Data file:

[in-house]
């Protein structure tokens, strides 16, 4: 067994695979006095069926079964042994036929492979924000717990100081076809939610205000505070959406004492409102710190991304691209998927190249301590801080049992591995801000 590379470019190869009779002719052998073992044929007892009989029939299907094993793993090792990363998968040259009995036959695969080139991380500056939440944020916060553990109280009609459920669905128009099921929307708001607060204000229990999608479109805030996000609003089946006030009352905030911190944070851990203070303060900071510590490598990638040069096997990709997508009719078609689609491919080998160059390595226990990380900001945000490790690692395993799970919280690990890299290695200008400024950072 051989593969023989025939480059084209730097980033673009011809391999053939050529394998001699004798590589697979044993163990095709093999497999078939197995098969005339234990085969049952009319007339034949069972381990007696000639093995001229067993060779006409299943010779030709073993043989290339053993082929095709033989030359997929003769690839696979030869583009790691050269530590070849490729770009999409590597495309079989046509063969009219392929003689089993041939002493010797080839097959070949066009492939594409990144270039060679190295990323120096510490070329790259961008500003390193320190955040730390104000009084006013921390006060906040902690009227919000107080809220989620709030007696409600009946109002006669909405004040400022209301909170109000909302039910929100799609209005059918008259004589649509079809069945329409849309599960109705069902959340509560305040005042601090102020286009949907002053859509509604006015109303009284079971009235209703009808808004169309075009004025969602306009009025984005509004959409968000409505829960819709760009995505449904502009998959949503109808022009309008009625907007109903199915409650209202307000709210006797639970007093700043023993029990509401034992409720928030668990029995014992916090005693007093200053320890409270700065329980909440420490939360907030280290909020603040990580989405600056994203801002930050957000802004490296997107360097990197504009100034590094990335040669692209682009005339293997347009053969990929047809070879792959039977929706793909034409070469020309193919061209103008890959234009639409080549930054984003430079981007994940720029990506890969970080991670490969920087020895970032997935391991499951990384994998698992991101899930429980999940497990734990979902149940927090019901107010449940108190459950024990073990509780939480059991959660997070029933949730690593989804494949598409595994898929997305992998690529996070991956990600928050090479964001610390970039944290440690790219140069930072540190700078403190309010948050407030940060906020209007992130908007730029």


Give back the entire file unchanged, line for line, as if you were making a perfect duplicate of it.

[in-house]
């Protein structure tokens, strides 16, 4: 067994695979006095069926079964042994036929492979924000717990100081076809939610205000505070959406004492409102710190991304691209998927190249301590801080049992591995801000 590379470019190869009779002719052998073992044929007892009989029939299907094993793993090792990363998968040259009995036959695969080139991380500056939440944020916060553990109280009609459920669905128009099921929307708001607060204000229990999608479109805030996000609003089946006030009352905030911190944070851990203070303060900071510590490598990638040069096997990709997508009719078609689609491919080998160059390595226990990380900001945000490790690692395993799970919280690990890299290695200008400024950072 051989593969023989025939480059084209730097980033673009011809391999053939050529394998001699004798590589697979044993163990095709093999497999078939197995098969005339234990085969049952009319007339034949069972381990007696000639093995001229067993060779006409299943010779030709073993043989290339053993082929095709033989030359997929003769690839696979030869583009790691050269530590070849490729770009999409590597495309079989046509063969009219392929003689089993041939002493010797080839097959070949066009492939594409990144270039060679190295990323120096510490070329790259961008500003390193320190955040730390104000009084006013921390006060906040902690009227919000107080809220989620709030007696409600009946109002006669909405004040400022209301909170109000909302039910929100799609209005059918008259004589649509079809069945329409849309599960109705069902959340509560305040005042601090102020286009949907002053859509509604006015109303009284079971009235209703009808808004169309075009004025969602306009009025984005509004959409968000409505829960819709760009995505449904502009998959949503109808022009309008009625907007109903199915409650209202307000709210006797639970007093700043023993029990509401034992409720928030668990029995014992916090005693007093200053320890409270700065329980909440420490939360907030280290909020603040990580989405600056994203801002930050957000802004490296997107360097990197504009100034590094990335040669692209682009005339293997347009053969990929047809070879792959039977929706793909034409070469020309193919061209103008890959234009639409080549930054984003430079981007994940720029990506890969970080991670490969920087020895970032997935391991499951990384994998698992991101899930429980999940497990734990979902149940927090019901107010449940108190459950024990073990509780939480059991959660997070029933949730690593989804494949598409595994898929997305992998690529996070991956990600928050090479964001610390970039944290440690790219140069930072540190700078403190309010948050407030940060906020209007992130908007730029």